New Year’s Day Ranks Among Deadliest Days on U.S. Roadways
Hamilton, NJ, December 28, 2018 – As New Jersey residents prepare for New Year’s celebrations, AAA Mid-Atlantic is reminding drivers and passengers alike of the dangers on the roads this New Year’s Day, which consistently ranks among the year’s deadliest days for alcohol-related traffic fatalities.
“According to the National Highway Traffic Safety Administration (NHTSA) 10,875 people died in drunk driving crashes in 2017,” says Tracy Noble, spokesperson for AAA Mid-Atlantic. “With people celebrating the New Year and then getting behind the wheel after a night of drinking, January 1 is a particularly dangerous day on the roads. Even one death is far too many to be lost from a completely preventable crime.”
Sobering Drunk Driving Facts
- In 2017, 10,874 people were killed in preventable, drunk driving crashes. In fact, on average, more than 10,000 people died each year from 2013 to 2017 in drunk-driving crashes. To put it in perspective, that’s equal to about 20 jumbo jets crashing each year, with no survivors. (NHTSA)
- In 2017, almost one in five children (14 and younger) killed in traffic crashes were killed in drunk-driving crashes. Fifty-four percent of the time, it was the child’s own driver who was drunk. (NHTSA)
- During the month of December 2017, 885 people lost their lives in traffic crashes involving a drunk driver. (NHTSA)
- In New Jersey, during the 2017 Drive Sober or Get Pulled Over Crackdown (December 8, 2017 –January 1, 2018) there was a total of 1,400 DWI arrests according to the New Jersey Division of Highway Traffic Safety.
To strengthen efforts to protect the public against drunk drivers and reduce alcohol-related traffic deaths, AAA Mid-Atlantic is offering important safety advice to New Year’s Eve partygoers:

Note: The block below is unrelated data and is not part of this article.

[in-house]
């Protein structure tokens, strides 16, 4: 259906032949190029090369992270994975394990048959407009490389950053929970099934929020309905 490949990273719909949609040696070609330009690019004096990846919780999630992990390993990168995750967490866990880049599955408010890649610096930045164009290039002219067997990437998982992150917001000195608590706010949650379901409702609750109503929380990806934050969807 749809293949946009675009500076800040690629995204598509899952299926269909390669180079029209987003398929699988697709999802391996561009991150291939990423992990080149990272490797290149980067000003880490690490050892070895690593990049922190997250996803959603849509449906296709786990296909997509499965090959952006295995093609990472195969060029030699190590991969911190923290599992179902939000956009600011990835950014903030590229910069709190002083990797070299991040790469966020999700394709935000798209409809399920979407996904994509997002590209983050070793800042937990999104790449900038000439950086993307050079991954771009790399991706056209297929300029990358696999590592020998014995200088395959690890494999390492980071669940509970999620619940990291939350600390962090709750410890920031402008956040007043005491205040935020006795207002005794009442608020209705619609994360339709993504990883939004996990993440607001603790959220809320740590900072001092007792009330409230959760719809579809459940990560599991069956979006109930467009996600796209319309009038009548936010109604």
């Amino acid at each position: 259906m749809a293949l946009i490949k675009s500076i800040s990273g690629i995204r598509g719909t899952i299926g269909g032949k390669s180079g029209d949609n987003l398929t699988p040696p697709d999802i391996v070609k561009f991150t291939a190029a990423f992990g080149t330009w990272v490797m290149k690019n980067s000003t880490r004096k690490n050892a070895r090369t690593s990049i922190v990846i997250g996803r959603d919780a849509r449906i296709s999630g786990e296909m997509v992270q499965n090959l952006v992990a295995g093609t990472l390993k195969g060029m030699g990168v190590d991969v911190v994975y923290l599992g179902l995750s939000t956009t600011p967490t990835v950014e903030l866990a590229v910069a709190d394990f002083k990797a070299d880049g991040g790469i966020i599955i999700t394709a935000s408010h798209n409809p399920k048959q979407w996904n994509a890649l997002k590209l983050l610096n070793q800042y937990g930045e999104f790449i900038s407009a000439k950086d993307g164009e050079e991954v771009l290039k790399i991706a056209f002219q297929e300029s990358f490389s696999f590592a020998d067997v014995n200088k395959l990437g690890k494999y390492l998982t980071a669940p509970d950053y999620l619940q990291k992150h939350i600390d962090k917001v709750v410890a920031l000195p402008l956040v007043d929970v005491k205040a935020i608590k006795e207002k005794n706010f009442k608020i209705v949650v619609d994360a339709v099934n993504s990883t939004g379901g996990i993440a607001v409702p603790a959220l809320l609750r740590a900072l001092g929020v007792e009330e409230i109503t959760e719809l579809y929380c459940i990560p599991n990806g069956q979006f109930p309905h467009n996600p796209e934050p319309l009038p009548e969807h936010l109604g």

- Always plan ahead to designate a non-drinking driver before any party or celebration begins.
- Never get behind the wheel of a car when you’ve been drinking alcohol – even after just one drink.
- Never ride as a passenger in a car driven by someone who has been drinking alcohol – even after just one drink.
- Do not hesitate to take the keys from friends or family members who may be impaired.
- Put numbers for local cab/ridesharing companies in your phone before heading out for the evening.
- Be a responsible host in reminding guests to stay safe and always offer alcohol-free beverages.
- If you encounter an impaired driver on the road, keep a safe distance and ask a passenger to call 911 (or pull over to a safe location to make the call yourself).
- Remember: prescription, over-the-counter medications and illegal drugs also can impair your ability to drive safely.
New Jersey law enforcement is once again stepping up patrols throughout the holiday season into the New Year to keep our roads safe with 161 New Jersey police departments receiving $775,500 in grant funds dedicated to the 2018 Drive Sober or Get Pulled Over Campaign.
Visit PreventDUI.AAA.com for impaired driving facts, transportation alternatives and expert advice. AAA encourages visitors to Take the Pledge to drive drug and alcohol-free.
AAA provides automotive, travel, and insurance services to 58 million members nationwide and nearly two million members in New Jersey.AAA advocates for the safety and mobility of its members and has been committed to outstanding road service for more than 100 years. AAA is a non-stock, non-profit corporation working on behalf of motorists, who can now map a route, find local gas prices, discover discounts, book a hotel, and track their roadside assistance service with the AAA Mobile app (AAA.com/mobile) for iPhone, iPad and Android. For more information, visit www.AAA.com.
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